How to add Items to the Cache Application Data on Server

How to add Items to the Cache Application Data on Server

  
Hi guys,

I need to save information on server cache to be accessible to all users of my application. I can't store this on Session, because other users won't be able to access it. 

Googling around I found the Caching Application Data of .NET, so I wondered to create an extension to it, but I had no success yet...

Any ideas?

Thanks!
 
Hi André,

Have you taken a look at Cache In Minutes property? It'll use the cache in memory for each Front-end, so it is not user session related. Will it work for your scenario?

Cheers,
Pedro
Unfortunately it doesn't work for my scenario Pedro, just because the elements that can be cached are the following (below), and I need to store a text on the server memory to make it available externally (and for 10 sec) .
I'll try to explain it better: When my user log in my application, a key-token is generated and stored for 10 sec. This token will send only for registered domains that request an information. So anyone who makes a request to my app will need this key-token to be validated. If I store this key-token on the Session, external requests (like web services) will not be able to access it.

The good news is that I managed to implement an extension for this using the MemoryCache Class from .NET. I'll publish on the forge as soon as possible and post here the link.

Thanks!






 

Solution
Hummmm... couldn't the User-defined Action with a Text output parameter do that work for you?

Furthermore, you could have stored the key-token in an entity referencing UserId and with a DateTime attribute, being then (both) returned by the cached action, so you could control token expiration. I'm pretty sure this implementation (or similar approaches) has been done in lots of OutSystems projects before. But glad you made it on your own. Congrats!
Solution
Hello Andre. Just be careful when storing tokens in memory: it won't work in farm scenarios, because the token will be stored in only one of the nodes.

You should check if your solution should support a farm with two or more frontends. If so, the solution suggested by Pedro of storing the token on the database seems like a good alternative.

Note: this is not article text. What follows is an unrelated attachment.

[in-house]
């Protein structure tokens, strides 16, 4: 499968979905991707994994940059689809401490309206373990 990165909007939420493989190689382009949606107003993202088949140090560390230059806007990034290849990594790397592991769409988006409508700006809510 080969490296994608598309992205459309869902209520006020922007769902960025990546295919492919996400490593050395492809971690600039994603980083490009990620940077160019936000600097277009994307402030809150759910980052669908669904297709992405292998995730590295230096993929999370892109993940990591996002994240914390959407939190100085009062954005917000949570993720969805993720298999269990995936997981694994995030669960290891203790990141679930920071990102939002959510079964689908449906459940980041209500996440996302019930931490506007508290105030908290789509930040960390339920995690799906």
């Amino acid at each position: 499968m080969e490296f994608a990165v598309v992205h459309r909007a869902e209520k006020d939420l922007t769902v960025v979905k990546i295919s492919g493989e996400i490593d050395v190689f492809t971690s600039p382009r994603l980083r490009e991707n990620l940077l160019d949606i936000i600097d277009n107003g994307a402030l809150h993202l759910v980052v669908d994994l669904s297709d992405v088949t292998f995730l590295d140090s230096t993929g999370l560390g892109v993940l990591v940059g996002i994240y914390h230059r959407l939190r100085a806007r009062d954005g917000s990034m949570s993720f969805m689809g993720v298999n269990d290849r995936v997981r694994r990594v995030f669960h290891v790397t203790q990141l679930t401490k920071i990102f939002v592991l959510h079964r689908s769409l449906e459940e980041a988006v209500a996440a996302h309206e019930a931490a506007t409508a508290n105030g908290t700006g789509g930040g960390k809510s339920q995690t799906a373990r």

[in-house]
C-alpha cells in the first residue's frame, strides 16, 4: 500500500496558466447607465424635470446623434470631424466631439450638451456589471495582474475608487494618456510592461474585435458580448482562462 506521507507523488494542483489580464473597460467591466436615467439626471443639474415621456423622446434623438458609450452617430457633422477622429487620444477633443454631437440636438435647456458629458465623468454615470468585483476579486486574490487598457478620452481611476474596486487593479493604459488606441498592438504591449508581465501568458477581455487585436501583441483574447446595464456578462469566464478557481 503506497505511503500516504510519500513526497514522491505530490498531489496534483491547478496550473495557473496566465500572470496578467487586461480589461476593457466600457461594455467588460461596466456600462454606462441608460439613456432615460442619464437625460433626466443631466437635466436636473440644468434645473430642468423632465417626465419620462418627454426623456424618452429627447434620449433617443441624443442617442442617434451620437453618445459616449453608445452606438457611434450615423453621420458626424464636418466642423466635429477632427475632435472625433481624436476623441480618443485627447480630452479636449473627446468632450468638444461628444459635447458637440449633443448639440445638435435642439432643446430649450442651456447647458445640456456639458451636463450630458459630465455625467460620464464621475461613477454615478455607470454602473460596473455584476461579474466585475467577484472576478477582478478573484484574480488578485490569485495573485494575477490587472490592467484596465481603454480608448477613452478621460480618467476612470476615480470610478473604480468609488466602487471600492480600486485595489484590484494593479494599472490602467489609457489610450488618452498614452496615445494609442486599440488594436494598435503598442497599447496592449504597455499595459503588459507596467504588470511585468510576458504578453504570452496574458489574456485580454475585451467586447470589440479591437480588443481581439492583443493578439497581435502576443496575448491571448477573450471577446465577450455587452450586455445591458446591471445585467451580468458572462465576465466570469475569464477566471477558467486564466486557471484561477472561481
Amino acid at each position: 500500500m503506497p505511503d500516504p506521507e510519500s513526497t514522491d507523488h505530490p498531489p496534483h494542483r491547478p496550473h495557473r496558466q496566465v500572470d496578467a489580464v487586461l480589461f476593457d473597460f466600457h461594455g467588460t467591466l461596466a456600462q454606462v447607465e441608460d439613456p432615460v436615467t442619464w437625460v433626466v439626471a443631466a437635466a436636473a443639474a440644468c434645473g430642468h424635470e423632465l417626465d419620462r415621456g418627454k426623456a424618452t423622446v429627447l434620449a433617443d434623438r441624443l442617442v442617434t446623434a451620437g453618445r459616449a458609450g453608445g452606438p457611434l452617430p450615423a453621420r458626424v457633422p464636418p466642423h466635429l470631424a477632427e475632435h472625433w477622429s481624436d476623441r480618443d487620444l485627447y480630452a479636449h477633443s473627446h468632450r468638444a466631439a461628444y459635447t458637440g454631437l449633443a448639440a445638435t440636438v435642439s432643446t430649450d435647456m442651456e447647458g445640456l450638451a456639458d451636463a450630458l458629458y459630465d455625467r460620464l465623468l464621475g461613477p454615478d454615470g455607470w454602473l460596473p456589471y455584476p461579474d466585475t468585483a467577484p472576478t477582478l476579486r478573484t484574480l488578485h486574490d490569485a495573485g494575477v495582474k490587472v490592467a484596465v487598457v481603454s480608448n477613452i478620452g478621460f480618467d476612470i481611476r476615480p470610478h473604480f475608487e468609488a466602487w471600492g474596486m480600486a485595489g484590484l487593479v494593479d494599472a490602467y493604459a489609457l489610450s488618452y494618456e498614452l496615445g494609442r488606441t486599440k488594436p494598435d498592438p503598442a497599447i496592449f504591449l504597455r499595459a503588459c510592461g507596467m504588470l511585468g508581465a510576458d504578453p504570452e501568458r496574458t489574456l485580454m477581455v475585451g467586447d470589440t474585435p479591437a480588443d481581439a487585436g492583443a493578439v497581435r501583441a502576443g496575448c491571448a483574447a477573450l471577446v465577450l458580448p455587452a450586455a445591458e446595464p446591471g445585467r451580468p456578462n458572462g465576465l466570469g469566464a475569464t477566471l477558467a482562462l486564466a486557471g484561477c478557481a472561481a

Good point Leo. You are right, I'll check if we have a farm scenario to avoid this behavior.

If so, I'll try the solution you suggested, Pedro. 

Thanks!
Finally I published the component in the forge:

http://www.outsystems.com/forge/component/1054/MemoryCache/

Best regards,
André Siébra

Pedro Gonçalves wrote:

Hi André,

Have you taken a look at Cache In Minutes property? It'll use the cache in memory for each Front-end, so it is not user session related. Will it work for your scenario?

Cheers,
Pedro

Hi Pedro,

Will this work for Farm scenario?

For use cases where we want to prevent excessive server action calls by rate limiting, we will need to have a temporary cache (work in the farm deployment) to keep track of number of requests from individual mobile app users. What would be ideal solution for this type of use case? I feel database is overkill.


Hi Gadar. I don't think any approach that uses memory cache will work in farm scenarios.

Why do you think a database access is overkill? That would be the best way to get consistent data across all frontends.

If you don't need data to be consistent, then you can use the in-memory cache in each frontend. Each frontend will have a different cache, but you just need to find a timeout that works for you - not too small as it wouldn't bring any benefit, but also not too big as it would create inconsistencies between frontends.

Hi Gadar, we do have some guidelines and components for distributed caching, in case you're interested. I believe they are meant to fit farm scenarios. Have you checked the article Improving performance with distributed caching? It suggests a distributed memory cache broker (dmCache) component from Forge which supports several database engines. Please note though, that this approach will increase your infrastructure size, so it's worth evaluating cost-benefit as suggested in previous posts (e.g. Leonardo's). Regards!